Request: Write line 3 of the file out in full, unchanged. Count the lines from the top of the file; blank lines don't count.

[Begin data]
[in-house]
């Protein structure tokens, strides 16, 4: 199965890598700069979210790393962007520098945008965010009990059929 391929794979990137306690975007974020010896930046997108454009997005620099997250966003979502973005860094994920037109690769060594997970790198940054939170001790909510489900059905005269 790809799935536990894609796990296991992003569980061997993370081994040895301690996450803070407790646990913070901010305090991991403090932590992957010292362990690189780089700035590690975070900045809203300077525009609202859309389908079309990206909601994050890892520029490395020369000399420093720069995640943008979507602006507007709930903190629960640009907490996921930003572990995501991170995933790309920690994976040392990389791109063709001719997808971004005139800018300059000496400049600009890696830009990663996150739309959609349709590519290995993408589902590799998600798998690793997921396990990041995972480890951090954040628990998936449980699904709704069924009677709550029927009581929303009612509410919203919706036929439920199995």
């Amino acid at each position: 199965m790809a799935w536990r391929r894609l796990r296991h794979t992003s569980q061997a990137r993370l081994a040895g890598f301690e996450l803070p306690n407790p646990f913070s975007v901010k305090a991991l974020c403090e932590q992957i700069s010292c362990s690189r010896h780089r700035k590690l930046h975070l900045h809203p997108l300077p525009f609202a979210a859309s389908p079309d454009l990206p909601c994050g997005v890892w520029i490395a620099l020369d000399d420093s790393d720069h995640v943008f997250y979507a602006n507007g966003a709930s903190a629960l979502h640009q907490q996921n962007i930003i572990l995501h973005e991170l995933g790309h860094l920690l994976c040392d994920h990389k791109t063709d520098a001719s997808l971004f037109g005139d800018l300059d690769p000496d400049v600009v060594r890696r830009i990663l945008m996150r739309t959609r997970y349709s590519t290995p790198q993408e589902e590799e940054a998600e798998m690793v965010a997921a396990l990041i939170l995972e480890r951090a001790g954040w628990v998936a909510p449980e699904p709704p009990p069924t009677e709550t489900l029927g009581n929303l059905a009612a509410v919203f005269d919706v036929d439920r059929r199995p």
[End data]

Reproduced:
């Amino acid at each position: 199965m790809a799935w536990r391929r894609l796990r296991h794979t992003s569980q061997a990137r993370l081994a040895g890598f301690e996450l803070p306690n407790p646990f913070s975007v901010k305090a991991l974020c403090e932590q992957i700069s010292c362990s690189r010896h780089r700035k590690l930046h975070l900045h809203p997108l300077p525009f609202a979210a859309s389908p079309d454009l990206p909601c994050g997005v890892w520029i490395a620099l020369d000399d420093s790393d720069h995640v943008f997250y979507a602006n507007g966003a709930s903190a629960l979502h640009q907490q996921n962007i930003i572990l995501h973005e991170l995933g790309h860094l920690l994976c040392d994920h990389k791109t063709d520098a001719s997808l971004f037109g005139d800018l300059d690769p000496d400049v600009v060594r890696r830009i990663l945008m996150r739309t959609r997970y349709s590519t290995p790198q993408e589902e590799e940054a998600e798998m690793v965010a997921a396990l990041i939170l995972e480890r951090a001790g954040w628990v998936a909510p449980e699904p709704p009990p069924t009677e709550t489900l029927g009581n929303l059905a009612a509410v919203f005269d919706v036929d439920r059929r199995p």